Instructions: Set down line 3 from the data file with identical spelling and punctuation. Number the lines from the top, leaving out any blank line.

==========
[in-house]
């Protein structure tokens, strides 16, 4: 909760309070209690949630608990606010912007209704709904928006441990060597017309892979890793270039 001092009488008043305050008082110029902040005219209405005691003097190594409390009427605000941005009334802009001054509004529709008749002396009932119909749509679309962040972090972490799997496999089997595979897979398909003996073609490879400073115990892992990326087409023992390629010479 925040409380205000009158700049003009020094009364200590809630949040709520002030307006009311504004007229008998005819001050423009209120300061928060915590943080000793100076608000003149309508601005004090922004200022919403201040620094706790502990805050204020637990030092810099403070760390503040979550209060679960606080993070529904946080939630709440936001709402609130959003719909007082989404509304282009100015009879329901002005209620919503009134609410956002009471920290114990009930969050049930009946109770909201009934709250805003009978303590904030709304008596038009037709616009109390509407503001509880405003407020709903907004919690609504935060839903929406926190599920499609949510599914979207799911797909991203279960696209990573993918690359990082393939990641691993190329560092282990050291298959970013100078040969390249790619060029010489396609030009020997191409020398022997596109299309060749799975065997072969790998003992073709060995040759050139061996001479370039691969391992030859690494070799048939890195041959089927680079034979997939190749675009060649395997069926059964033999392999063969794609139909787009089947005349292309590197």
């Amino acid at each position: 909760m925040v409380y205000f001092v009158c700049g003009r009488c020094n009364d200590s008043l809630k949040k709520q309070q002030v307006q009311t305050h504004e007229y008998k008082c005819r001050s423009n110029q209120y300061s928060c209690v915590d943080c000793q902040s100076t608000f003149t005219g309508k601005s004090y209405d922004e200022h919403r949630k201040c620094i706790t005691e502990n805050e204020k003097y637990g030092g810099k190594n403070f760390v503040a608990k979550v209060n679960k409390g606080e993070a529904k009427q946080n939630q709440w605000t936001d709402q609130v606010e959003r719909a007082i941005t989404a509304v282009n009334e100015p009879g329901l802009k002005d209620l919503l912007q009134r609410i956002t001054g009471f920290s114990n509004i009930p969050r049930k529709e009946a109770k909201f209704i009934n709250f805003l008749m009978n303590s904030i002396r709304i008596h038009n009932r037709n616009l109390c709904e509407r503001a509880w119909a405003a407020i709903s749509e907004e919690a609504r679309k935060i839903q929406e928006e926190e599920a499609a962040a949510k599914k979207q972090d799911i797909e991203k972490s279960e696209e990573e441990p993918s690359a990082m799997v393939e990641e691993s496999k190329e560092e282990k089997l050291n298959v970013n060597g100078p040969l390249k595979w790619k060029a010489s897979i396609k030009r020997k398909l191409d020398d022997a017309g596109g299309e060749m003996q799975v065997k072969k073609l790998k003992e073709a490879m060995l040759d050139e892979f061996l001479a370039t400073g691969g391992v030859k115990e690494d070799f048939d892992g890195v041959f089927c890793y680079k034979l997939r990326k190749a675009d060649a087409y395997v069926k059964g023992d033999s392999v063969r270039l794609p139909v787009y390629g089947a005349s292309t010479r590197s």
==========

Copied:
């Amino acid at each position: 909760m925040v409380y205000f001092v009158c700049g003009r009488c020094n009364d200590s008043l809630k949040k709520q309070q002030v307006q009311t305050h504004e007229y008998k008082c005819r001050s423009n110029q209120y300061s928060c209690v915590d943080c000793q902040s100076t608000f003149t005219g309508k601005s004090y209405d922004e200022h919403r949630k201040c620094i706790t005691e502990n805050e204020k003097y637990g030092g810099k190594n403070f760390v503040a608990k979550v209060n679960k409390g606080e993070a529904k009427q946080n939630q709440w605000t936001d709402q609130v606010e959003r719909a007082i941005t989404a509304v282009n009334e100015p009879g329901l802009k002005d209620l919503l912007q009134r609410i956002t001054g009471f920290s114990n509004i009930p969050r049930k529709e009946a109770k909201f209704i009934n709250f805003l008749m009978n303590s904030i002396r709304i008596h038009n009932r037709n616009l109390c709904e509407r503001a509880w119909a405003a407020i709903s749509e907004e919690a609504r679309k935060i839903q929406e928006e926190e599920a499609a962040a949510k599914k979207q972090d799911i797909e991203k972490s279960e696209e990573e441990p993918s690359a990082m799997v393939e990641e691993s496999k190329e560092e282990k089997l050291n298959v970013n060597g100078p040969l390249k595979w790619k060029a010489s897979i396609k030009r020997k398909l191409d020398d022997a017309g596109g299309e060749m003996q799975v065997k072969k073609l790998k003992e073709a490879m060995l040759d050139e892979f061996l001479a370039t400073g691969g391992v030859k115990e690494d070799f048939d892992g890195v041959f089927c890793y680079k034979l997939r990326k190749a675009d060649a087409y395997v069926k059964g023992d033999s392999v063969r270039l794609p139909v787009y390629g089947a005349s292309t010479r590197s």